Review copy provided by the publisher.
This debut novella is listed as both epic and dark fantasy, and I would say it trends strongly toward the latter. Until we got to the ending, I was inclining toward calling it horror–there is a strong component of what I would describe as body horror here, subcategory pregnancy body horror. If that’s a theme you struggle with, you may want to leave this one for another day (or even another reader), because pregnancy (and nursing) body horror is a substantial portion of what we’re doing here.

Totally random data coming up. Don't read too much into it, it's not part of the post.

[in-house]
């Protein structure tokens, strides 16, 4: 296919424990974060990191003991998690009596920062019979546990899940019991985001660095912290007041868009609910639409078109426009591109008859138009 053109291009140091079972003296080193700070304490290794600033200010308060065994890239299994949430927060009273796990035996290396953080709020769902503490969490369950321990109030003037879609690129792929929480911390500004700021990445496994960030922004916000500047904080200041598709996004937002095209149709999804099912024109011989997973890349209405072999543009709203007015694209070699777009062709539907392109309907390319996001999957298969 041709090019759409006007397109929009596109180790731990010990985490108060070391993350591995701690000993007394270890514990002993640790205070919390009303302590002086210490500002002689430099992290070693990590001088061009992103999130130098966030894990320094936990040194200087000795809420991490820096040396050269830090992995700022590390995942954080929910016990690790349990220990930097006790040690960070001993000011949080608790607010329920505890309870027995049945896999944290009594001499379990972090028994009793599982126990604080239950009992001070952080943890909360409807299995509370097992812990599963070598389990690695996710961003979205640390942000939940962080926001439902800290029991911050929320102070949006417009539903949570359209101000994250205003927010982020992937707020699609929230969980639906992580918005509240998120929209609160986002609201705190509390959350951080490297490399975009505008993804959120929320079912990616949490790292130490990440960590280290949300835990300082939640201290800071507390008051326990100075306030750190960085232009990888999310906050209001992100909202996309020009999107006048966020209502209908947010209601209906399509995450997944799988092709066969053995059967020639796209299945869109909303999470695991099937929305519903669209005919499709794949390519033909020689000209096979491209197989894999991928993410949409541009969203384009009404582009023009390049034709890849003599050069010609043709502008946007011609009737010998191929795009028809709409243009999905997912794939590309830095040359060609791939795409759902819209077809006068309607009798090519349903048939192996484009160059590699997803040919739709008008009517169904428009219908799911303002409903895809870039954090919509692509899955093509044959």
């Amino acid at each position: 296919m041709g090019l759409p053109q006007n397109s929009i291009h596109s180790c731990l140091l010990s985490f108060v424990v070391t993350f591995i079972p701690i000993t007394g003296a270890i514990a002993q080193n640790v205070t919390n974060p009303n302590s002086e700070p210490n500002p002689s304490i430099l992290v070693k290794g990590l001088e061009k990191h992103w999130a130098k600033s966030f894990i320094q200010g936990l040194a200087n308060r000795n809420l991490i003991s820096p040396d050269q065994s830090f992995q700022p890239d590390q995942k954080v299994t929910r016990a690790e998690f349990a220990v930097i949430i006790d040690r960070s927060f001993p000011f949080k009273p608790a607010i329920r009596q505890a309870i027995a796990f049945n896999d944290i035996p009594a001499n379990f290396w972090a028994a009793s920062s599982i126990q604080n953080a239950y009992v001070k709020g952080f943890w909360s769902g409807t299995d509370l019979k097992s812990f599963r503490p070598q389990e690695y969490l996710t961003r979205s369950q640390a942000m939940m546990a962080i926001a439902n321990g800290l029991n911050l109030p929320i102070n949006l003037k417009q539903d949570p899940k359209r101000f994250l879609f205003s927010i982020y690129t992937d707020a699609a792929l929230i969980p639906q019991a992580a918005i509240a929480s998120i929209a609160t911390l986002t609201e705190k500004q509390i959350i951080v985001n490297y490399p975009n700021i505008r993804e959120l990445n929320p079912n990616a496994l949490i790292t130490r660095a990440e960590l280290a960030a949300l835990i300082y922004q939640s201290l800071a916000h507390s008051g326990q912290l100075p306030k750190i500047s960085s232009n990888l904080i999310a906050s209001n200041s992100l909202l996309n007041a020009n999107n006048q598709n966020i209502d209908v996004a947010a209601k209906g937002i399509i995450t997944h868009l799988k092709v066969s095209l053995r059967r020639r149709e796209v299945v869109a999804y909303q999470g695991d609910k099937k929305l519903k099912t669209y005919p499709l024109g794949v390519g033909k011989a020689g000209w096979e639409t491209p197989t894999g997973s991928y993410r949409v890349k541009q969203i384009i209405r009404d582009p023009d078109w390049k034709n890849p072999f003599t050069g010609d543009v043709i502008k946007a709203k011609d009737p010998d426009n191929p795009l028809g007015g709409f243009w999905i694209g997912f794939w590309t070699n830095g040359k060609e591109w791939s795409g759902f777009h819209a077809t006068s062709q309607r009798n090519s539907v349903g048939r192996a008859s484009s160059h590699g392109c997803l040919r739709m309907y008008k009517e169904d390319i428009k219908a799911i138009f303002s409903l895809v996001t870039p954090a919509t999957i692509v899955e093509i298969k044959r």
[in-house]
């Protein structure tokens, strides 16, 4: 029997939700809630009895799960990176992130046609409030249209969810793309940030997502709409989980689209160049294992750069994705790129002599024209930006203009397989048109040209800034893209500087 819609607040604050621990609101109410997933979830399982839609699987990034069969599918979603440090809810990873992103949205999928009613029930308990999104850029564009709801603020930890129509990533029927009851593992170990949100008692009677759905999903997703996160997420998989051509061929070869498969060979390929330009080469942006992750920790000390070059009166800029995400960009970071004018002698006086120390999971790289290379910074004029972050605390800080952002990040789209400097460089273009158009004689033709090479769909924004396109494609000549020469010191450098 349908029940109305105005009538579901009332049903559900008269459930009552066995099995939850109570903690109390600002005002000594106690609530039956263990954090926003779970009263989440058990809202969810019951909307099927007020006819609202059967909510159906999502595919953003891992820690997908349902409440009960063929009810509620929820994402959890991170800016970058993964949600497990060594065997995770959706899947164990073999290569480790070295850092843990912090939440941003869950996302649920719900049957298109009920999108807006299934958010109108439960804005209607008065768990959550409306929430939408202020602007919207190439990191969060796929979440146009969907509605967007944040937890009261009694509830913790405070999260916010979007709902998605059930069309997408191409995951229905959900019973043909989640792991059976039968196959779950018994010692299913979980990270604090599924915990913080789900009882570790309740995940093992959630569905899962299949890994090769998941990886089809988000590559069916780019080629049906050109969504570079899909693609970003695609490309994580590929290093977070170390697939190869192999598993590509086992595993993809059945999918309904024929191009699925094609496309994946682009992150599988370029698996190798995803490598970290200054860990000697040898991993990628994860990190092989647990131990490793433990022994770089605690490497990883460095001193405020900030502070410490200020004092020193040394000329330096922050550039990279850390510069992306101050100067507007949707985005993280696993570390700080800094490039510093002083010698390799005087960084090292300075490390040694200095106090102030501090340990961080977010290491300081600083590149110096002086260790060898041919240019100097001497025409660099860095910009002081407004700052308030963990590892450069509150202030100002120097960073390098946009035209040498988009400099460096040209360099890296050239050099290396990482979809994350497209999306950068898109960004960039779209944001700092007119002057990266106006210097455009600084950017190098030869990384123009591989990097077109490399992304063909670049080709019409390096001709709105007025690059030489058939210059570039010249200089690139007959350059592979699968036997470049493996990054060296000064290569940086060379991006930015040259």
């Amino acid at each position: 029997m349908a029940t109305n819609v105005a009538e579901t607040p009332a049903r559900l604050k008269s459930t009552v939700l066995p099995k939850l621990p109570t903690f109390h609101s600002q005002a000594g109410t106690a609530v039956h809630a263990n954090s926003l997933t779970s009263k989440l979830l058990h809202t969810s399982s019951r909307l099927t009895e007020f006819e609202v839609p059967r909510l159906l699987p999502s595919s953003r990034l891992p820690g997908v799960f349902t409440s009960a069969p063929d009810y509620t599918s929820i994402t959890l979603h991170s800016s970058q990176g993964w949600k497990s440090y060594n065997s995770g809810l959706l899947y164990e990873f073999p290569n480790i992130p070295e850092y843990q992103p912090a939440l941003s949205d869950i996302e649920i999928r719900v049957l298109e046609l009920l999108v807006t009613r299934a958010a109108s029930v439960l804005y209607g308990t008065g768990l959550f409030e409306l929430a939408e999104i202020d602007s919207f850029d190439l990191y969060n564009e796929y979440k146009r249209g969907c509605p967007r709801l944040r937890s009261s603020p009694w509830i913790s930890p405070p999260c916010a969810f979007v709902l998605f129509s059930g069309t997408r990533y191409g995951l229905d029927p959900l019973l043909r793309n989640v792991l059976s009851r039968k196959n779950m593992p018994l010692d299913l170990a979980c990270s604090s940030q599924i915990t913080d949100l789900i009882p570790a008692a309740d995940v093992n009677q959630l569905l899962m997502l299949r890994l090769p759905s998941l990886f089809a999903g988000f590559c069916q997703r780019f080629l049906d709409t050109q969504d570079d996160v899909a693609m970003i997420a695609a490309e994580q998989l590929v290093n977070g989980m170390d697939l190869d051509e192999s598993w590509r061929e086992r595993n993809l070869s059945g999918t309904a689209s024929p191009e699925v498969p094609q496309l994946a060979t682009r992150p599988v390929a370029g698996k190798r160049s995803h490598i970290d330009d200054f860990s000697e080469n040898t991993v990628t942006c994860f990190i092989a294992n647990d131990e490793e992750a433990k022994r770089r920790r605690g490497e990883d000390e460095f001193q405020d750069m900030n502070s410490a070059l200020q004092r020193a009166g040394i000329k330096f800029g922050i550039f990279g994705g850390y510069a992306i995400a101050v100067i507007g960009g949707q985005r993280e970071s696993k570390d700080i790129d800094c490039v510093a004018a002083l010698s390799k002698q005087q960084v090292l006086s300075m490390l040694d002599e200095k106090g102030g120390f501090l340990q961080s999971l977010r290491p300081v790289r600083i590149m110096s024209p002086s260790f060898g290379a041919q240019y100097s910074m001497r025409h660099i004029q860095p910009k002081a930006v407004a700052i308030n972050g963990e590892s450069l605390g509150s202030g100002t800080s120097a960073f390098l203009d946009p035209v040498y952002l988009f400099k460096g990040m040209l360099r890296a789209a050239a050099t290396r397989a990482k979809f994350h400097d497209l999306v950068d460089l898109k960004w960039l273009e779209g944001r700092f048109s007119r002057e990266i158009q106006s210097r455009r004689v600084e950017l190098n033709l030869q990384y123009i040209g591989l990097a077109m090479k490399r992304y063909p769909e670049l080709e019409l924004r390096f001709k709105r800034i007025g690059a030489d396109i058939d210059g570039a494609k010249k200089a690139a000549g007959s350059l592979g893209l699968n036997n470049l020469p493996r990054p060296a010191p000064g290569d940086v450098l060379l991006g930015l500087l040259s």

This is a story of the outcast, and it is a story of the sea. I was wondering if there would be sharp twists, but no, it’s more like the tide, it’s inexorable like the tide. The razorfangs, the sea, the survivors and their treatment of each other including the ostracized other among them…the question of her humanity…it’s all there, you know this song, it’s a question of how vividly Rocklyn brings it to its conclusion, and the answer is, very vividly indeed.